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sitharaman: War has forced fuel price hikes: Nirmala Sitharaman

NEW DELHI: Amid criticism over hikes in prices of petrol and diesel in recent days, finance minister Nirmala Sitharaman on Friday argued that it was the war in Ukraine that had forced an increase in pump prices, while maintaining that the government did not burden the people with additional taxes during Covid, when 32 countries across the globe had raised levies.
“People have been asking ‘how can you raise the fuel price?’… It has nothing to do with elections… This war, which is happening in Ukraine, has an impact on all countries, supply chains are disrupted, particularly of crude oil,” Sitharaman said in the Lok Sabha, while responding to the debate on the Finance Bill.
The FM cited former PM Jawaharlal Nehru’s reference to the war in Korea and developments in the US for the price rise in 1951 to counter the opposition attack for the increase in fuel prices over last four days. “Today, if Ukraine is genuinely hitting us and we say that the war is causing a price rise, it is not acceptable… Today, in a globally connected world it will definitely affect.”
With global crude prices touching the highest levels in a decade, oil companies have been left with little choice but to raise prices to stop bleeding.
The Lok Sabha approved the Finance Bill, incorporating the amendments related to taxation of cryptocurrencies, and completing its part of the Budget exercise. Responding to concerns over her tax proposals on virtual digital assets, including cryptocurrencies and non-fungible tokens, the FM maintained that there were no confusing signals. “There are consultations going on whether we want to regulate it, whether we want to regulate it to some extent or do we ban it. After the consultation, the matter will come out. Till then we are taxing it because there is a lot of reported activity. So, the government has made its position clear that it will tax the money that is generated from it,” she said.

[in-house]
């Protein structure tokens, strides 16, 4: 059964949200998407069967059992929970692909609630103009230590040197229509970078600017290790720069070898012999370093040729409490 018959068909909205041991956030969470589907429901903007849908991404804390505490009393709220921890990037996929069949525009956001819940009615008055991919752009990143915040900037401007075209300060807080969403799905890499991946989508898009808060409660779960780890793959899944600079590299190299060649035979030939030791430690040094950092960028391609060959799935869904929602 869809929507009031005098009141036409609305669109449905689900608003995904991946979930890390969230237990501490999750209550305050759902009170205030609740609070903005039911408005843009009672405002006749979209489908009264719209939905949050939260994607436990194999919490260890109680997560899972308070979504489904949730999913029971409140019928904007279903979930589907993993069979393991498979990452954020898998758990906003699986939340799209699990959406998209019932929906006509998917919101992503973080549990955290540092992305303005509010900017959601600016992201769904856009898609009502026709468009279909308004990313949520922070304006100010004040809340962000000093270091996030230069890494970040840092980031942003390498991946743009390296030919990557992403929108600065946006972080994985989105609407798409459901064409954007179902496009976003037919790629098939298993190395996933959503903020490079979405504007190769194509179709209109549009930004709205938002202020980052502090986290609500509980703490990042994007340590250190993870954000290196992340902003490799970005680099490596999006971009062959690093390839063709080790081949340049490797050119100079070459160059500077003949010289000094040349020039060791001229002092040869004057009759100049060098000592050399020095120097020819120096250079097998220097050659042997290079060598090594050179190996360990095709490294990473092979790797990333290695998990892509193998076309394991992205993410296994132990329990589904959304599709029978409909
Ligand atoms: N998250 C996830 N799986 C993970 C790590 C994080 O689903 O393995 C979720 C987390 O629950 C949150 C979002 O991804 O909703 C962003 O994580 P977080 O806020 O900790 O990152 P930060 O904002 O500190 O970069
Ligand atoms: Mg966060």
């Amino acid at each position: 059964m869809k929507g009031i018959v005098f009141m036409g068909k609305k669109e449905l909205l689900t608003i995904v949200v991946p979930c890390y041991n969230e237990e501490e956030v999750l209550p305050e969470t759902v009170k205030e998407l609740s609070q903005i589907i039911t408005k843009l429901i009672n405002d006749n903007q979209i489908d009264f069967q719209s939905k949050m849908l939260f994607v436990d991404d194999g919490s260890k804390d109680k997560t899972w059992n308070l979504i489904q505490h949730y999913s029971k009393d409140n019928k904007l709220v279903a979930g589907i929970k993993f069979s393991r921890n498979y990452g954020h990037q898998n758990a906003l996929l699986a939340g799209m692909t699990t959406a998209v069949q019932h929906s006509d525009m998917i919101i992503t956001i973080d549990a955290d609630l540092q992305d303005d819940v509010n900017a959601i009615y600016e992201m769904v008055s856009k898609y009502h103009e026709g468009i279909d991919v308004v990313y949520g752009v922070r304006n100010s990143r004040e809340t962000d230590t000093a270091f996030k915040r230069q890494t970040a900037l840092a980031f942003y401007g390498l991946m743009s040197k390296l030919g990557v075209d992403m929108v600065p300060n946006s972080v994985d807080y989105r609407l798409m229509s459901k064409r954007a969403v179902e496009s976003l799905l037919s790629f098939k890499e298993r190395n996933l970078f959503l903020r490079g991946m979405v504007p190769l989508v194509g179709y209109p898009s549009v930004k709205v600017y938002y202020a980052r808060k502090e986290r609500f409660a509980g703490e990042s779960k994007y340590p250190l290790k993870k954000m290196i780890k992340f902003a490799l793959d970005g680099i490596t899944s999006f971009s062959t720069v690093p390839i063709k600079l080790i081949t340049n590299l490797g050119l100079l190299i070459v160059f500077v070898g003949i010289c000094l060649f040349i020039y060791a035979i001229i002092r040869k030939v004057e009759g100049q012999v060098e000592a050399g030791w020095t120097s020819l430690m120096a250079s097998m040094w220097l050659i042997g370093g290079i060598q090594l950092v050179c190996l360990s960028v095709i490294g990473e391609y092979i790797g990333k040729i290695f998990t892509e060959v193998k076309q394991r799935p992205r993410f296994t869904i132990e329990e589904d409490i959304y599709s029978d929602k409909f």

The minister also asserted that the government had taken a conscious decision not to fund the post-pandemic economic recovery through additional taxes. “That is why this year and last year the continuity in not bringing newer taxation is something that I would place on record… OECD reports clearly say that at least 32 countries increased various tax rates during the pandemic. India did not. As a result, this Finance Bill has been received as one of the boring ones, one of the insipid ones, one of them which had nothing great about it. But it is indeed a Budget that did not burden the common public, but yet, put the money where the multiplier would be maximum, where infrastructure creation will happen and on that we came with a big time increase in infrastructure spending.”
The FM also took a dig at Congress party by referring to Indira Gandhi prescribing a marginal rate of taxation of 93.5% on income above Rs 2 lakh. Instead, she said, the Modi government believed in keeping tax rates low and the cut in corporation tax had helped improve collections. “People who make and run businesses are treated with a sense of pride so they can create jobs. We don’t treat them as people from whom we have to suck out everything,” Sitharaman said.




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